In a Five Minutes With … discussion a year ago, Professor Tom Watson of Bournemouth University in England mentioned that he was researching the history of public relations measurement and evaluation, with a particular interest in the source of AVE – Added Value Equivalence – which he called a “persistent weed”.

Next month, Tom will be presenting a paper on his AVE research at the International Public Relations Research Conference at the University of Miami (March 8-10).

In this Conversations contribution, Tom investigates where AVE came from, and finds some surprising answers.

David Geddes

It is quite astounding that AVE has persisted for so long, as it has had no support from academic research. Indeed, there have been many harsh criticisms, such as “voodoo measurements” and “plain silly.”

The first reference that I found about an AVE-type measurement comes in a 1947 book, Blueprint for Public Relations, by Plackard and Blackmon. They described a method of measuring the value of column inches that was offered by a press clippings agency. Each column inch was multiplied by $1.06, which was the agency’s calculation of average column inch value for US daily newspapers.

“From the results of his publicity thus obtained in the form of newspaper cuttings, he [the publicist] can much more effectively measure its value,” wrote Plackard and Blackmon

In 1949 F. Murray Milne, a founder of the Institute of Public Relations in England, wrote in the IPR Journal that “it was a grave mistake for the PRO to try and evaluate his work at so many column inches calculated at advertising rates,” and that “press cuttings are never measured in column inches and assessed at advertising rates. This practice has done more to undermine public relations than any other.”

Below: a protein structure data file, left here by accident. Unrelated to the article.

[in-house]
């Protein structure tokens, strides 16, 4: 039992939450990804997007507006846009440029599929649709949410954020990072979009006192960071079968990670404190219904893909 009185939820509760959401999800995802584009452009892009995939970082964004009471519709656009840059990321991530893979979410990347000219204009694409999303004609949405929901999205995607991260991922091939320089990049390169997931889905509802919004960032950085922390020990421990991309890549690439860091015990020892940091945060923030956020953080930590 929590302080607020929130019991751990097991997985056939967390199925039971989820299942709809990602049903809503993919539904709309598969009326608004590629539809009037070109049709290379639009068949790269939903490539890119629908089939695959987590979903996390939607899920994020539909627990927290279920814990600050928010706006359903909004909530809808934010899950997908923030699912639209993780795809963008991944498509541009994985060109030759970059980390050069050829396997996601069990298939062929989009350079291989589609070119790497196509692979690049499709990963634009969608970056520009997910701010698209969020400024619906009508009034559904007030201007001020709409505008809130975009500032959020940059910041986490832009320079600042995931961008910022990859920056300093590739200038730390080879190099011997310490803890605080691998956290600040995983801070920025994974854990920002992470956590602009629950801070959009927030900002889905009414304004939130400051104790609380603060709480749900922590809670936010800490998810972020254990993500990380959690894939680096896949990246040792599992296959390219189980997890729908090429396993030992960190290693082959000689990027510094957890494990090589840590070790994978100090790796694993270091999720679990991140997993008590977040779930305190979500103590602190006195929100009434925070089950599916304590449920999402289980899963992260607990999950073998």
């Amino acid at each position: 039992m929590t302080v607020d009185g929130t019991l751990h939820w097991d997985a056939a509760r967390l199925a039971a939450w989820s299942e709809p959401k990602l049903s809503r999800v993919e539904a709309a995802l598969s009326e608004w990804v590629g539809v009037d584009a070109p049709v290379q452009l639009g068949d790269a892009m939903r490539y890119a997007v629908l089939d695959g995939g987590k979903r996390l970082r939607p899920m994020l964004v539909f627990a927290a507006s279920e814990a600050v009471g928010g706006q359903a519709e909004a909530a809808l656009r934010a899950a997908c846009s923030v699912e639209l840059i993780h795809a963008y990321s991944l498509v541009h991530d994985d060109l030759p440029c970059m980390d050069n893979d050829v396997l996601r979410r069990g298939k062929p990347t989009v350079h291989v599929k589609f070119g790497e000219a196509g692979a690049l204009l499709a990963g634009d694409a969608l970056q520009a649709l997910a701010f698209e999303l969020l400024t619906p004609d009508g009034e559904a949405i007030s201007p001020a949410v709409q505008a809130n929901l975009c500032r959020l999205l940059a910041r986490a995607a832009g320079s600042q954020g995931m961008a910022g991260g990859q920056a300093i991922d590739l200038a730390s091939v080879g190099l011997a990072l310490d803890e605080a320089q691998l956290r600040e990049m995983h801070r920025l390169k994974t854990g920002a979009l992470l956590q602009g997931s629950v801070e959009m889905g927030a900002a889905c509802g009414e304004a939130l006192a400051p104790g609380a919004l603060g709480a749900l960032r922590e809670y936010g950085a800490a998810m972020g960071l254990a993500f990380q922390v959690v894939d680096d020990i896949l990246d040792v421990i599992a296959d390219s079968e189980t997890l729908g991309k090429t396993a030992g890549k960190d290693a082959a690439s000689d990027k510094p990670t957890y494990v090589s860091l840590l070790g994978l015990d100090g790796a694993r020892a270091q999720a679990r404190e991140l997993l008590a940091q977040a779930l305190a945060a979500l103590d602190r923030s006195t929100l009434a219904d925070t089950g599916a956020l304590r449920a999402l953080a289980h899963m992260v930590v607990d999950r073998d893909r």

These references show that measurement of press coverage by reference to advertising rates was already established over 60 years ago. I am proposing that AVE arose from two influences. First, press clipping bureaux were able to use their sources of ratecard information to offer a valuation service to clients. In other words, they were able to offer a value-added service at little or no cost to themselves. Second, and probably more important, from the beginning of the 20th century there was comparison between advertising, in which space was bought to put the message before audiences, and the work of press agents and publicity men, which was less certain in its results.

Richard Tedlow writes that in the 1920s, “one estimate has it that … the press agent could deliver equal linage to an advertisement at one-third the cost of paid space”. This observation indicates there was an understanding or expectation that publicity activity could be expressed in advertising value terms.

But AVE has been ignored or had a bad press since they first appeared. Scott Cutlip’s major bibliography of public relations research from 1939 to the mid-1960s makes no mention of it. In the UK, the prolific PR author Frank Jefkins damned it in 1969: “Nor is there any sense in trying to assess an advertisement rate-card value on editorial coverage, saying these inches would have cost so much if the space had been paid for, for the elementary reason that no-one would use the same space, the same quantity of space, or perhaps even the same media for advertising purposes.” There were many others who were equally critical.